We traveled by ferry from Ikaria to Mykonos and braced for arrival at Mykonos Town. As with any public transportation in Greece you get a free portion of carnival-like entertainment thrown in with the price of the ticket. It should be noted that the Greek transportation game is played without any self-help organizational aids like intelligible announcements or signage of any kind. What’s more, between your departure and destination, the ferry stops at ports that you are not told about. So the visitor becomes part of an interactive theater where you and fellow travelers attempt to find out where you are and how to get where you’re going.
As the ferry docked, I cheated a little on the “where are we!?” part of the puzzle. I flipped on my Garmin GPS and determined that indeed we were in Mykonos Port. Ha! Advantage team Joanne and Tom! I did pause to consider the sight of the other 500 or so passengers asking the same question to the one-burned out steward. “Yes, it is Mykonos” he repeated. Pondering the occasional syncopation in the rhythm of self-replicating DNA molecules, I noticed how that phrase mutated into “no, not in Mykonos” as it was conveyed and translated and retranslated from passenger to passenger. A competitive urge gripped me as we high-stepped on down the stairs toward the ferry’s exit.
Nodding to Joanne at the swirl of cars, motorbikes and giant lorries simultaneously entering and exiting the bowels of the ferry, we grabbed our bags and got ready to play a round of “run the gauntlet.” Here pedestrians get to mingle with motorized traffic. The goal, not getting squished. Light packs gave us a bobbing and weaving advantage. Those with clumsier burdens could not adapt. This scene was purely Darwinian and I tried to keep my emotions at bay as many in the human herd, having made unwise luggage decisions, fell further and further behind. Assuming a low profile, reminiscent of our diminutive primate ancestors, Joanne and I skittered along the ship’s bulwark and burst through the gangway to the light of day.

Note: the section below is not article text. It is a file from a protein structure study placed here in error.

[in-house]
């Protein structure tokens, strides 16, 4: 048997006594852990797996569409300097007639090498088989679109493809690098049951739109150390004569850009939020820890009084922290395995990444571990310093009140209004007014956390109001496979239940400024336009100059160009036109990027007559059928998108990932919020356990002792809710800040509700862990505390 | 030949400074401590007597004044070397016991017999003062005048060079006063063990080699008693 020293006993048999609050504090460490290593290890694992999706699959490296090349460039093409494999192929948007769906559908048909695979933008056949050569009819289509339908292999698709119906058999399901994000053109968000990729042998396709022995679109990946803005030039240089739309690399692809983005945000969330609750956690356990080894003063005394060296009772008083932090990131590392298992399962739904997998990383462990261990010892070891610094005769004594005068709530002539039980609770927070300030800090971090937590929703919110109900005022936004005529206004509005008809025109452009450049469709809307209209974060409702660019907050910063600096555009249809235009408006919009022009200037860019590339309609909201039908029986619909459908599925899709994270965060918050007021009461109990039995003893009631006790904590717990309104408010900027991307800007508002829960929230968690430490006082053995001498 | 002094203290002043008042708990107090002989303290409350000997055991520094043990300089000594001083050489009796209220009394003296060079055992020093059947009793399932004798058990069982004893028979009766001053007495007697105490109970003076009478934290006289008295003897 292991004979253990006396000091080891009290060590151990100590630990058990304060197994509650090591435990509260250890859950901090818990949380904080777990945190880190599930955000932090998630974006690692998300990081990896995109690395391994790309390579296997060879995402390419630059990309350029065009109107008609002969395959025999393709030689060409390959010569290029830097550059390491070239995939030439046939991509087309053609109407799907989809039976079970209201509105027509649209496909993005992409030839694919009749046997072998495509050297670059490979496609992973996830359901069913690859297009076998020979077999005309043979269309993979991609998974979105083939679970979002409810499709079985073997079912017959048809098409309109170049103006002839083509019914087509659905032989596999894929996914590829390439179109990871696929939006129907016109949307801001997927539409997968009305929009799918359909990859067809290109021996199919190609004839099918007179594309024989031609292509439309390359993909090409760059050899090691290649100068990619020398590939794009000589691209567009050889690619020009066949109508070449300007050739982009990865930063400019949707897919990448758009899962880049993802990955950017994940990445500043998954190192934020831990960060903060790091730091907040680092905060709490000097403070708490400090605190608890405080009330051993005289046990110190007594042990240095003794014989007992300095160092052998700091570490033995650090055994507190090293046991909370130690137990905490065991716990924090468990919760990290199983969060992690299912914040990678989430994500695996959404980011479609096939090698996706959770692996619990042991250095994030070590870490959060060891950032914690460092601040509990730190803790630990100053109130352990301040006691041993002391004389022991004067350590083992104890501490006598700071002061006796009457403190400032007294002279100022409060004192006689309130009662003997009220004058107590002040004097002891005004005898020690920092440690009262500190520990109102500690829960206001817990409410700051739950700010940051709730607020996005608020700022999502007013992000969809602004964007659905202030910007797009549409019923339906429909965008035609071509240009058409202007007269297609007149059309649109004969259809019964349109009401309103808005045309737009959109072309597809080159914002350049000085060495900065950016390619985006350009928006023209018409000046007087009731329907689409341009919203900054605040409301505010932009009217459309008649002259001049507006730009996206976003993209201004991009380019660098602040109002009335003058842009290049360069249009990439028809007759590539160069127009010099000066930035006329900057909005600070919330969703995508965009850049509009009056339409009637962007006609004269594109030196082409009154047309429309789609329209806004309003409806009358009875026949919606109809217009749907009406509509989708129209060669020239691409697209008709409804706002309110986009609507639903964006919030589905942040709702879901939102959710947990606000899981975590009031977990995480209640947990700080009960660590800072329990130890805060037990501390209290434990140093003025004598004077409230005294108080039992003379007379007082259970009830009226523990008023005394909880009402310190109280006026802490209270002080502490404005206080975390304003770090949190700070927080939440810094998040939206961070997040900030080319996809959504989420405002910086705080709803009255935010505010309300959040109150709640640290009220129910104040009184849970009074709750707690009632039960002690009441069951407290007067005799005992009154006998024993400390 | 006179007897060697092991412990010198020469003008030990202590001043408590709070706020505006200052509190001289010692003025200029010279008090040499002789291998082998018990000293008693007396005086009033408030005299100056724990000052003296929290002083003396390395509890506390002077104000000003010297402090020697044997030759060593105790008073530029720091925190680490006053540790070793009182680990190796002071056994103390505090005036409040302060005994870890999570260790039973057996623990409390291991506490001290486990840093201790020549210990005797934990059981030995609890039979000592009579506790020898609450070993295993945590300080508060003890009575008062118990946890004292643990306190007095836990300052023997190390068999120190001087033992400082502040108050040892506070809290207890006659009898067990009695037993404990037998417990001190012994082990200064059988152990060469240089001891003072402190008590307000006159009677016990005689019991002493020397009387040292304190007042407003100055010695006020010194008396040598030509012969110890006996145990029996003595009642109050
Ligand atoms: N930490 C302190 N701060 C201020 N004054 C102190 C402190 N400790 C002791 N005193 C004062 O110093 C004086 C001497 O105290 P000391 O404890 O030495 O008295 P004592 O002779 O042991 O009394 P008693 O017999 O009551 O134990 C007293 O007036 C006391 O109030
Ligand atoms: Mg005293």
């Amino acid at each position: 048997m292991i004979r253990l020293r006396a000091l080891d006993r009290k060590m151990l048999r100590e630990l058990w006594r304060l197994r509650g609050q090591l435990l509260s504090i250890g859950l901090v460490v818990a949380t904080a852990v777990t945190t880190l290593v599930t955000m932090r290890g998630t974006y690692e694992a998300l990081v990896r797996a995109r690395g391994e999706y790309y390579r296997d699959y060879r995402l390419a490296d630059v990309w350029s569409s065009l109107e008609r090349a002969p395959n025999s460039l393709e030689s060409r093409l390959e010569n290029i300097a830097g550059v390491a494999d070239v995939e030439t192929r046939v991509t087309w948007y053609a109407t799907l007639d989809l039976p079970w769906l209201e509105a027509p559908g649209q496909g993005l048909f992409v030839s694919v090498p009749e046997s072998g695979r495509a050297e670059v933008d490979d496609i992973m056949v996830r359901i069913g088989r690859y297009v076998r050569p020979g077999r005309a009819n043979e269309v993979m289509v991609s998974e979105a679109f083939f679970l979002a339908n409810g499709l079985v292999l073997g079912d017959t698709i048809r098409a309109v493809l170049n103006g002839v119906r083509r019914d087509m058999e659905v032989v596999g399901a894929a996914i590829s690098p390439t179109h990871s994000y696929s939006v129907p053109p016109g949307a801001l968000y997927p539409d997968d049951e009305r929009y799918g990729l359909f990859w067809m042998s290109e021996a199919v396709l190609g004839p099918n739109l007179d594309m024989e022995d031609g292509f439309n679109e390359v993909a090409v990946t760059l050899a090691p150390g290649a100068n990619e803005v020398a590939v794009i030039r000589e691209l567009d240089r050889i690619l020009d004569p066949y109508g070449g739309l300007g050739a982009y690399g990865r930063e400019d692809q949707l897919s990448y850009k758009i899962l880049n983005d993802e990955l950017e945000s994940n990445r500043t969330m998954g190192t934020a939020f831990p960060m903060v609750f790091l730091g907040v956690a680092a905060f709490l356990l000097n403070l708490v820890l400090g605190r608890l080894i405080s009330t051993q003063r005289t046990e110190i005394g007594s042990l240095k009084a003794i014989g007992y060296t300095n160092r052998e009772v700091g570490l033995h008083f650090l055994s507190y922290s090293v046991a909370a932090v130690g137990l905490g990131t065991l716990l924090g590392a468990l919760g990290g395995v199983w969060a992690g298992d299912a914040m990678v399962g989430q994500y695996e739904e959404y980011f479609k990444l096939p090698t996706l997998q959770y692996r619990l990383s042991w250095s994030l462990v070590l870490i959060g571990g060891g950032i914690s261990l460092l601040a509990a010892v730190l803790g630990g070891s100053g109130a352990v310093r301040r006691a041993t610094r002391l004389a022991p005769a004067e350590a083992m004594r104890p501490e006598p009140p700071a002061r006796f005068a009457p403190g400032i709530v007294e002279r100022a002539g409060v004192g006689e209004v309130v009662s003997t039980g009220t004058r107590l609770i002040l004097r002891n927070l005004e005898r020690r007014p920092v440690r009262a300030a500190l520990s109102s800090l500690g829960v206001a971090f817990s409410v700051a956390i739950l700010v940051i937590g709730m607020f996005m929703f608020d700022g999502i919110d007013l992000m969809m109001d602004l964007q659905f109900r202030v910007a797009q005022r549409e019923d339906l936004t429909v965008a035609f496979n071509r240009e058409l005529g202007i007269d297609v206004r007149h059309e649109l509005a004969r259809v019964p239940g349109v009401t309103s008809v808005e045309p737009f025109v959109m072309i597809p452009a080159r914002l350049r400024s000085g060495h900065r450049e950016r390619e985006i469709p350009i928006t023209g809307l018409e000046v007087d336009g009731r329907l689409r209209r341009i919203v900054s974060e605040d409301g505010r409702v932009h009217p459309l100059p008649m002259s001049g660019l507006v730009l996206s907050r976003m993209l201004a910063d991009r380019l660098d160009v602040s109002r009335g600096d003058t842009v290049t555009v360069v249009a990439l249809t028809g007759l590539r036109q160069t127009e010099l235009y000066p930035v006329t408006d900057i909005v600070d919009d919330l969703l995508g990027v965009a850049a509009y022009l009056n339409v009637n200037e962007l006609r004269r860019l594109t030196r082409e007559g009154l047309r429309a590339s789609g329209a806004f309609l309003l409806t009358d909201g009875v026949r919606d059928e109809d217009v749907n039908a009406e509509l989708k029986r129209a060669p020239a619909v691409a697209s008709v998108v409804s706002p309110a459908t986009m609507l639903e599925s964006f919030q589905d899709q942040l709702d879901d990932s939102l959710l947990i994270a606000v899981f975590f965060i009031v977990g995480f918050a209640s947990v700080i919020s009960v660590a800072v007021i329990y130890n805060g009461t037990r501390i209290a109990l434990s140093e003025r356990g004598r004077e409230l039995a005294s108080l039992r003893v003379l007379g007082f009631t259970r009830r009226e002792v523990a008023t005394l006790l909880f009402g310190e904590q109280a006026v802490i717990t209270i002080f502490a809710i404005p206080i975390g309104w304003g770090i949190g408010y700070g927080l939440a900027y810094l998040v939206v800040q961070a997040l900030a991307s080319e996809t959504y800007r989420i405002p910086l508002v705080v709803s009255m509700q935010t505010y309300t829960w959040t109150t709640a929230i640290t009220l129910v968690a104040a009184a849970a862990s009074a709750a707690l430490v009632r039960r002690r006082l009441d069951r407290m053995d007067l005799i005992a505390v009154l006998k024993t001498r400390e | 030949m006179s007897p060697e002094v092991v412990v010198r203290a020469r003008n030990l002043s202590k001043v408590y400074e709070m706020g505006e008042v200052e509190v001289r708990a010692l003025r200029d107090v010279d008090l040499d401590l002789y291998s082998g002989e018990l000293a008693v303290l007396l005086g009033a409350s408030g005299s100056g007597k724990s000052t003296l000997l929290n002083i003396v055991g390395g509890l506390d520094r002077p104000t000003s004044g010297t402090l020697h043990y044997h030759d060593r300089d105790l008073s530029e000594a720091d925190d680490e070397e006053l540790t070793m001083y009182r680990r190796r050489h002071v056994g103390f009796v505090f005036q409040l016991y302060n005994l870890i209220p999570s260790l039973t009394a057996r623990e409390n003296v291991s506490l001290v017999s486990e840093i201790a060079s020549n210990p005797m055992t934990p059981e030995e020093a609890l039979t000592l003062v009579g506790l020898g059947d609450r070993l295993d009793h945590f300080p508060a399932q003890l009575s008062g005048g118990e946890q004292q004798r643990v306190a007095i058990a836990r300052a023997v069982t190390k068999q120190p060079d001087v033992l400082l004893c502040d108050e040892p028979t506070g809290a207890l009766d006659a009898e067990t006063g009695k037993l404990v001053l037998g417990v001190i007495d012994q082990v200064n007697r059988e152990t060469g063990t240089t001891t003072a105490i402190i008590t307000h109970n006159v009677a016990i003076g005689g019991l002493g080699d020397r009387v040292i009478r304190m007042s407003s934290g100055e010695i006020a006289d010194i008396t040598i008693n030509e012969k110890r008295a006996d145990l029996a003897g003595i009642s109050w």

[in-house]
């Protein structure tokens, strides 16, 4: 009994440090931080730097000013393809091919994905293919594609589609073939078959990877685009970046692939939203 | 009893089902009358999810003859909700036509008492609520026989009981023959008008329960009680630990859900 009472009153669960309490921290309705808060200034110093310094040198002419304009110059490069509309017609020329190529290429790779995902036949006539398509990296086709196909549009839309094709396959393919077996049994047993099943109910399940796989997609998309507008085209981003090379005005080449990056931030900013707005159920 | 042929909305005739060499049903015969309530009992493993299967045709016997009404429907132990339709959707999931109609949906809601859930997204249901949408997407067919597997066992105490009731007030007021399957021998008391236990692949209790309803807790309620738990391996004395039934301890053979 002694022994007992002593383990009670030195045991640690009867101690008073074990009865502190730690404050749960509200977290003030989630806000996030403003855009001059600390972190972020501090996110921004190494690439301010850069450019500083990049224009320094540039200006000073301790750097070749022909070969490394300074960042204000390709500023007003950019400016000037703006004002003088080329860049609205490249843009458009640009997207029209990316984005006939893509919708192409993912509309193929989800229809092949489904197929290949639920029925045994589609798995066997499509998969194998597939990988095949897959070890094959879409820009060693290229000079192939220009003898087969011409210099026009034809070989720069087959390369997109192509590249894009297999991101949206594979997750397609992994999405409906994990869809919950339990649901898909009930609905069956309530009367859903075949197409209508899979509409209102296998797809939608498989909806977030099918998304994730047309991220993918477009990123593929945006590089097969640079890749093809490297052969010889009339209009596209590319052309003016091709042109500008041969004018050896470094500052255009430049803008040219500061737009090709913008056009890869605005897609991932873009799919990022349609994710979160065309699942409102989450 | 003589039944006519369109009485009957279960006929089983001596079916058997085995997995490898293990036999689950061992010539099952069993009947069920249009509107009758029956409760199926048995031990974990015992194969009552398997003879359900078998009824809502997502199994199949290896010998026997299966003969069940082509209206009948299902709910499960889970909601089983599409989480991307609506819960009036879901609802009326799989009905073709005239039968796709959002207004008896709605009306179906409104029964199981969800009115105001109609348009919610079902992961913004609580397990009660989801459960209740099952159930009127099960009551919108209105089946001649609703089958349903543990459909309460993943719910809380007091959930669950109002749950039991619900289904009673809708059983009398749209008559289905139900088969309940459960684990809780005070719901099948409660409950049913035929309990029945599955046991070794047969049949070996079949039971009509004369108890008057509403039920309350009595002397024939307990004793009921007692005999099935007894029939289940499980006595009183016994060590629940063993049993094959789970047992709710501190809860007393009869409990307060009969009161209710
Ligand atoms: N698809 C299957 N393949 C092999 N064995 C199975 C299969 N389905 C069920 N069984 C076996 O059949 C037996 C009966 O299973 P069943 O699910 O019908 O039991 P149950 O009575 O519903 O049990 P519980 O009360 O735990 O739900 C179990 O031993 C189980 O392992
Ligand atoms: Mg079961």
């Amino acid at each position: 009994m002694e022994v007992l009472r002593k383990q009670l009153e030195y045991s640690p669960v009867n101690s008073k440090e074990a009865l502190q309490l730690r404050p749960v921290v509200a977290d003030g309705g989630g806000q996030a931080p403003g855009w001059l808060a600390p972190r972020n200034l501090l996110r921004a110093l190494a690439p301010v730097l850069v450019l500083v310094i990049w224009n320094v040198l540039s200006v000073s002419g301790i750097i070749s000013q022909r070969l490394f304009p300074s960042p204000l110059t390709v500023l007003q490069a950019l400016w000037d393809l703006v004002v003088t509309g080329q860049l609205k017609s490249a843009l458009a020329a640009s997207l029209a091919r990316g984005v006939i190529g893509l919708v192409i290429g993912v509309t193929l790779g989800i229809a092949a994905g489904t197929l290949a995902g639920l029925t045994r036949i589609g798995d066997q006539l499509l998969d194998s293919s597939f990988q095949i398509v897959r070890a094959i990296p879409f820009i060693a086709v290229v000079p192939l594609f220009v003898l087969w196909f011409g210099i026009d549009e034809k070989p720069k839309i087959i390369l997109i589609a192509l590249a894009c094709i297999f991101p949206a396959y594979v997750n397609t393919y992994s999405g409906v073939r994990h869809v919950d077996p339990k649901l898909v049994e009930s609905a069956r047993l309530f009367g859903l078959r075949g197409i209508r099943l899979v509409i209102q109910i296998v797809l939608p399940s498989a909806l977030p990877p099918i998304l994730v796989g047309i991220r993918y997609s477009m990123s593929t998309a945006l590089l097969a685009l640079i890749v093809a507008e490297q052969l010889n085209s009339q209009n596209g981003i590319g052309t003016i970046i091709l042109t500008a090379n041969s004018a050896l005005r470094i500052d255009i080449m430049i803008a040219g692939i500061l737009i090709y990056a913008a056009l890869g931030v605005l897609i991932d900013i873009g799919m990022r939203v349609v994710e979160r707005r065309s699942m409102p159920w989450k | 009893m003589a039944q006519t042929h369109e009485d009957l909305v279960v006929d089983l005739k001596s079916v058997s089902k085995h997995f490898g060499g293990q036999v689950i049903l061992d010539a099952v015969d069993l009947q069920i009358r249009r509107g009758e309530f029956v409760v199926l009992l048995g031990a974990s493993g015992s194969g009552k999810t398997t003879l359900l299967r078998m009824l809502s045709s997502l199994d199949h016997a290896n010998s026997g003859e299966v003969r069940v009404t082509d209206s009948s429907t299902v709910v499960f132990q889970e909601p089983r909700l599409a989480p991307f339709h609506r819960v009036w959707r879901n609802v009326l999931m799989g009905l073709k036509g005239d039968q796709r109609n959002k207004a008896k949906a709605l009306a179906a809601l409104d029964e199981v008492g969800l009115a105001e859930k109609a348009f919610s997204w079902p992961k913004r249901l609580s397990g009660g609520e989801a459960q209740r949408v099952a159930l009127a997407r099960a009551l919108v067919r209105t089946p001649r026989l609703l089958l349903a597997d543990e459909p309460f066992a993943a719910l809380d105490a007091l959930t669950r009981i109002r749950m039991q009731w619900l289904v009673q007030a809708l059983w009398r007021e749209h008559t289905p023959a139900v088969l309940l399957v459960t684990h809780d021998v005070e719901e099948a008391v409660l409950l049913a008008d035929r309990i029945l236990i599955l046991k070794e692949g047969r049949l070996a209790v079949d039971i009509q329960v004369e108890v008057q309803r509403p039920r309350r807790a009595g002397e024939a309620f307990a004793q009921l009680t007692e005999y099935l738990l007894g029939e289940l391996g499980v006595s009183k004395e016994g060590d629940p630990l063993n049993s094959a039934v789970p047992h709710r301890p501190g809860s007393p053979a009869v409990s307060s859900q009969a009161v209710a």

Such was our alacrity that we found ourselves almost out of the port before the mini-bus driver assigned by our hotel to collect us called out “Mister Tomas?” As we approached him he looked at us with a wry smile. “You are the only ones to come out?” he asked. He craned his neck to look beyond us. “No others?” “I don’t think so,” I said, “let’s go.” “Welcome to Mykonos!” he said. We climbed into his mini-bus and went to the hotel.
Check out my Photo Tip: Avoiding the Chaos and Crowds of Mykonos Town.
Recommended: The Rochari Hotel, Mykonos